Columbia non-profit wants to reduce service dog shortage
COLUMBIA - University of Missouri student Nic Rhone is raising a rambunctious 9-month-old black Labrador retriever named J.C. through Puppies with Purpose.
“I’ve always loved dogs and I just knew that it was something for me. You’re helping someone in need down the road; you may never see them but it just still warms your heart,” Rhone said.
Puppies With Purpose is an organization that aids in the training process for puppies to become assistance or service dogs. The dogs’ training can last 18 months to two and a half years. Puppies With Purpose volunteers work to socialize and prepare the dogs for more rigorous training through CHAMP Assistance Dogs.
The puppies are exposed to various noises, people and situations at a young age to prepare them for similar events they might experience as service or assistance dogs.
Based on each dog’s size, personality and skill set, CHAMP provides more specific training, instructing the dogs to help people with a variety of cognitive and physical disabilities.
J.C. is on track to finish his training with Rhone within two years. The puppy has a good temperament with people and children and is already trained to perform tasks using his head and paws. Although Rhone said J.C. is also a “goofball.”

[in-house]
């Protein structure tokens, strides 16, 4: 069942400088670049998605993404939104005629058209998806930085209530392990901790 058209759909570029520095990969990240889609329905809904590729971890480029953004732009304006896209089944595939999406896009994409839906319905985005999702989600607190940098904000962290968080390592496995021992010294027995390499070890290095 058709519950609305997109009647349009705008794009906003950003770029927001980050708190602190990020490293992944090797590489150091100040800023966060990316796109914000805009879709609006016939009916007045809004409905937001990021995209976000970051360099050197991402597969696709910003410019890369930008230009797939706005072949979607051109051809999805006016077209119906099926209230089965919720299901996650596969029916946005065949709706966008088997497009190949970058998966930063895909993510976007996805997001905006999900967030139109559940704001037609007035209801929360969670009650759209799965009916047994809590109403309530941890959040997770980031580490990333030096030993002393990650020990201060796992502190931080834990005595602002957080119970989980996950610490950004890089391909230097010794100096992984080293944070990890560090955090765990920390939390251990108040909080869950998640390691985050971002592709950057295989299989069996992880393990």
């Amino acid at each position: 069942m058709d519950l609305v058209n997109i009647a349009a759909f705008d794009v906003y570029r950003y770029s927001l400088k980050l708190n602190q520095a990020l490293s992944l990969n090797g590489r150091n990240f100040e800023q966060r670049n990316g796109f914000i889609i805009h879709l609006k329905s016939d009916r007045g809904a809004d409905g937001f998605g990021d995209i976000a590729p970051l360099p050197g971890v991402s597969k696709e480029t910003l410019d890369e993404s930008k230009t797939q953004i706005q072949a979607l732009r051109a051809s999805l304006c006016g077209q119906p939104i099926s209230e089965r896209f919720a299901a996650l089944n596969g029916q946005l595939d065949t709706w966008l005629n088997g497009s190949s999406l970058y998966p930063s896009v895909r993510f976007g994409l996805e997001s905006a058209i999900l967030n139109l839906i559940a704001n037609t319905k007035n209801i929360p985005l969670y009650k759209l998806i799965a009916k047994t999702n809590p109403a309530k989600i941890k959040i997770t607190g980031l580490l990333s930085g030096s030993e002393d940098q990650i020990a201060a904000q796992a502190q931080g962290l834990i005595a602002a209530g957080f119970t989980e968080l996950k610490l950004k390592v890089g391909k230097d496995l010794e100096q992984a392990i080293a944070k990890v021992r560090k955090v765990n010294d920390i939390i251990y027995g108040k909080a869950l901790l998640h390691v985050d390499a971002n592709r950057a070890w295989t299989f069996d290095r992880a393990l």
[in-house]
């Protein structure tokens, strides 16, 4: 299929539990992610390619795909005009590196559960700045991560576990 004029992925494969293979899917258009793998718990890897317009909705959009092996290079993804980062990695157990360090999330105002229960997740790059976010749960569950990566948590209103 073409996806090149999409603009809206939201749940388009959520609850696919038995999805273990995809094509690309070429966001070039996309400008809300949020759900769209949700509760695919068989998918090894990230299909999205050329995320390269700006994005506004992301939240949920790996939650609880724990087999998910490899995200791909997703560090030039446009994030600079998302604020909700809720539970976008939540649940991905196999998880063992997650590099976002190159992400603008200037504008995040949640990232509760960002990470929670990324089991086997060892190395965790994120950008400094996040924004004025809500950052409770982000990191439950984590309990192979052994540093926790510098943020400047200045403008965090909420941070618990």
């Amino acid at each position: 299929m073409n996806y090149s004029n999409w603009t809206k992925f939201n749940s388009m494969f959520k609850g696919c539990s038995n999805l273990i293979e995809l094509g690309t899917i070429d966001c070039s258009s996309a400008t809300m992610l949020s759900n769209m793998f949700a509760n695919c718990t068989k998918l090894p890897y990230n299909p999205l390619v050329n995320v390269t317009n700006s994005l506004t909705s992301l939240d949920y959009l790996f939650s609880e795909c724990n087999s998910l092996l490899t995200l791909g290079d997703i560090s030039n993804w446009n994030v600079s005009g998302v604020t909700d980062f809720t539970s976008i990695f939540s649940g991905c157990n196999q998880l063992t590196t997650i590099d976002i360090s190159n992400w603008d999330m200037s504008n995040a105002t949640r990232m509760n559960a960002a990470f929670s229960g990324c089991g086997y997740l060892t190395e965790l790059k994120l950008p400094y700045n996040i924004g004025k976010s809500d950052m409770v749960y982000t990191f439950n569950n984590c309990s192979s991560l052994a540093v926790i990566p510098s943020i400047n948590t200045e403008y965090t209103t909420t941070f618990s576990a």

Service and assistance dogs are difficult to obtain – those who need them might have to wait years and spend as much as $23,000. CHAMP is one of the few suppliers that provides the dogs free of charge, places dogs with children and has established an extensive matching process to ensure all dogs are compatible with the humans they assist.
Puppies With Purpose and CHAMP also partner with the Women’s Eastern Reception, Diagnostic and Correctional Center in Vandalia.
When the dogs are younger, they spend several weeks at a time in the women’s prison to become more accustomed to the atmosphere. Then they complete more intensive training with the inmates. The organizations intend for this portion of the training to be beneficial for both the women and the potential service or assistance dogs.
Rhone said he thoroughly enjoys his part in the organization, but it can be challenging at times.
“When you go out to a store or to class or campus and everyone is like ‘Oh my gosh a puppy! Can I pet it?’ But, they have to know that when they’re in a vest they’re working and we cannot say hello to people,” Rhone said.
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